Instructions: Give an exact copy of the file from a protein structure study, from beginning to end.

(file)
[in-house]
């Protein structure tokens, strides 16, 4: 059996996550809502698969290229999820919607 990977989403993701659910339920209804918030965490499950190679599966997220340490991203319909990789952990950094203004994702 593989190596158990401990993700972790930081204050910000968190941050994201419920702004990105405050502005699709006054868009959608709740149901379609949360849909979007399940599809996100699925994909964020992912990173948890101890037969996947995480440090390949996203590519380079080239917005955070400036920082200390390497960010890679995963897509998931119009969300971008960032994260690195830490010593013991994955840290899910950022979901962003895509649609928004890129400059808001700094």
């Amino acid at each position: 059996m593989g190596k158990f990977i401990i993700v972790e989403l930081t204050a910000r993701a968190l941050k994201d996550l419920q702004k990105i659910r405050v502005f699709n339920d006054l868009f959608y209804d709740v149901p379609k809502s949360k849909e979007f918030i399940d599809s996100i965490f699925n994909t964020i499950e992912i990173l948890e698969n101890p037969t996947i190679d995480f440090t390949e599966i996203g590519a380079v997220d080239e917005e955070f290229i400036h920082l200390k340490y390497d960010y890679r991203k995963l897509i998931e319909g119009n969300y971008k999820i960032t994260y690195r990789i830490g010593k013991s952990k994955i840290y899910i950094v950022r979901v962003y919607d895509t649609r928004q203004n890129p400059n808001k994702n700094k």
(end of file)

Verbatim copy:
[in-house]
């Protein structure tokens, strides 16, 4: 059996996550809502698969290229999820919607 990977989403993701659910339920209804918030965490499950190679599966997220340490991203319909990789952990950094203004994702 593989190596158990401990993700972790930081204050910000968190941050994201419920702004990105405050502005699709006054868009959608709740149901379609949360849909979007399940599809996100699925994909964020992912990173948890101890037969996947995480440090390949996203590519380079080239917005955070400036920082200390390497960010890679995963897509998931119009969300971008960032994260690195830490010593013991994955840290899910950022979901962003895509649609928004890129400059808001700094």
């Amino acid at each position: 059996m593989g190596k158990f990977i401990i993700v972790e989403l930081t204050a910000r993701a968190l941050k994201d996550l419920q702004k990105i659910r405050v502005f699709n339920d006054l868009f959608y209804d709740v149901p379609k809502s949360k849909e979007f918030i399940d599809s996100i965490f699925n994909t964020i499950e992912i990173l948890e698969n101890p037969t996947i190679d995480f440090t390949e599966i996203g590519a380079v997220d080239e917005e955070f290229i400036h920082l200390k340490y390497d960010y890679r991203k995963l897509i998931e319909g119009n969300y971008k999820i960032t994260y690195r990789i830490g010593k013991s952990k994955i840290y899910i950094v950022r979901v962003y919607d895509t649609r928004q203004n890129p400059n808001k994702n700094k």